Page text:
Page One

Plumbing, parking foil development project

By John Geluardi Daily Planet staff
Thursday May 24, 2001



The City Council took an unusual action Tuesday by voting immediately after a public hearing to reverse a Zoning Adjustments Board decision to allow development in an “over-cozy neighborhood.” 

After listening to a series of neighbors complain about parking problems, property neglect and privacy concerns, the council closed the public hearing and decided to vote on the issue. Normally the council takes action on public hearing issues at future meetings so councilmembers have time to go over material and ponder testimony. 

“This is one of clearest cases I’ve ever seen,” Mayor Shirley Dean said, and without much discussion, the council voted 8-0 to uphold the neighbors’ appeal and ended the property owner’s plans to build a second home on his property at 1825 Berkeley Way. 

The council took the additional step of adopting a motion by another 8-0 vote to have the Housing Department inspect the existing structure on the same property because of ongoing complaints of faulty plumbing and drainage. 

“It was a long process but eventually we did get heard,” said next-door neighbor Steve Wollmer, the day after the council decision. 

Councilmember Linda Maio did not vote on the issue on the advice of the city attorney because she lives near the subject property. 

The council vote reverses a Nov. 27 decision by the ZAB to allow property owner, Himmat Katari to build a one-story, two-bedroom, 818-square-foot residence at the Berkeley Way site near Grant Street. The project was going to be built behind an existing structure on the same property. The ZAB approved the use permit by a 5-1 vote with two boardmembers abstaining.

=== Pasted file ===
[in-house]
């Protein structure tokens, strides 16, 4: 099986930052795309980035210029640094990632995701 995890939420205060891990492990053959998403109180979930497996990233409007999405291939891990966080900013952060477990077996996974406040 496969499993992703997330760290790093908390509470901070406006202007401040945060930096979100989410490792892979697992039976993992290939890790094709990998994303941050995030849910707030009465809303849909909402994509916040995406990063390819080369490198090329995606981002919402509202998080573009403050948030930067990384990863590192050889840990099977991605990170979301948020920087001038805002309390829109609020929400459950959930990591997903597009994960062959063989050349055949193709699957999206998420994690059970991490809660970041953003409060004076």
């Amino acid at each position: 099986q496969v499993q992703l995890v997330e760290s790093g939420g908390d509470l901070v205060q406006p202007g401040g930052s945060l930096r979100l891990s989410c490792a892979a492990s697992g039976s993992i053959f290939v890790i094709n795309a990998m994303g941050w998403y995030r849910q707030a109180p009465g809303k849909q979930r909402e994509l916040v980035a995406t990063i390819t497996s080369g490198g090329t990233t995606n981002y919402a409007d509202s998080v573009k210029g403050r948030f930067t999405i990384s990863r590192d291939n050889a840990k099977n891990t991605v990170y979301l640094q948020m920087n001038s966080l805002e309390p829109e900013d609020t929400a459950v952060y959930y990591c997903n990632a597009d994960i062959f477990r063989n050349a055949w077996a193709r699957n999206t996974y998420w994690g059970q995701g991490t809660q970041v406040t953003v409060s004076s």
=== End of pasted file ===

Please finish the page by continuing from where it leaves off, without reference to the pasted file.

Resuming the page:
Neighbors complained the additional residential property would negatively impact neighborhood parking because the proposed project did not provide enough on-site spaces. According to a Planning and Development Department report, Katari leases the existing residential building to five university students, though neighbors claim there are as many as seven tenants and each owns a car. Neighbors said if Katari built the new building, he would lease it to as many as four additional students. The project’s design only allowed one space for each building, the minimum allowed by zoning regulations.  

In a letter to the council, Wollmer said: “We in the immediate neighborhood know the rental history of this property and resent that the desire of one non-resident owner for additional income will make our daily lives much more difficult because (his) project meets minimum requirements.” 

Dean said she was greatly disturbed by the neighbors’ accounts of plumbing problems on the property. One letter to council, written by Steve Harrison, described a broken shower drain on the second story that spilled out onto the property’s back stairs and an ongoing hazard created by a sump pump that discharges water 10 feet down a driveway and across a public sidewalk. 

“I have no doubt that this mentality will carry on to any new projects the owner undertakes,” Harrison wrote. “He has shown no interest in his tenants or the neighborhood.” 

Wollmer said he was frustrated by what he called “shoddy” work the Planning and Development staff did on the project. He said the surrounding properties were mis-characterized by a planner who investigated the site. “He described an office space behind the property at 1824 Hearst St. as a garage and said there were no windows on the side of the house next door when there are two picture windows that would have been affected by shadows,” he said, alleging the staff who worked on the project were “incompetent...or prejudiced.” 

Planning and Development Interim Deputy Director Vivian Kahn said if mistakes were made in the project reports, they were likely corrected by letters from the neighbors so that the ZAB was aware of all the correct facts at the time it approved the use permit.  

Dean said she was confounded that the project made it past the ZAB. “I don’t understand staff’s and the ZAB’s strong support of this project ,” she said on Wednesday. “I don’t know what they were thinking on this one.” 

Councilmember Polly Armstrong agreed. “We have to stop shoving more and more people into our established neighborhoods and build more on major thoroughfares where people have access to alternate means of transportation, not in communities like this already over-cozy neighborhood,” she said. 

Katari said he may want to take legal action against the council’s decision and did not want to comment on the outcome until he speaks to his attorney.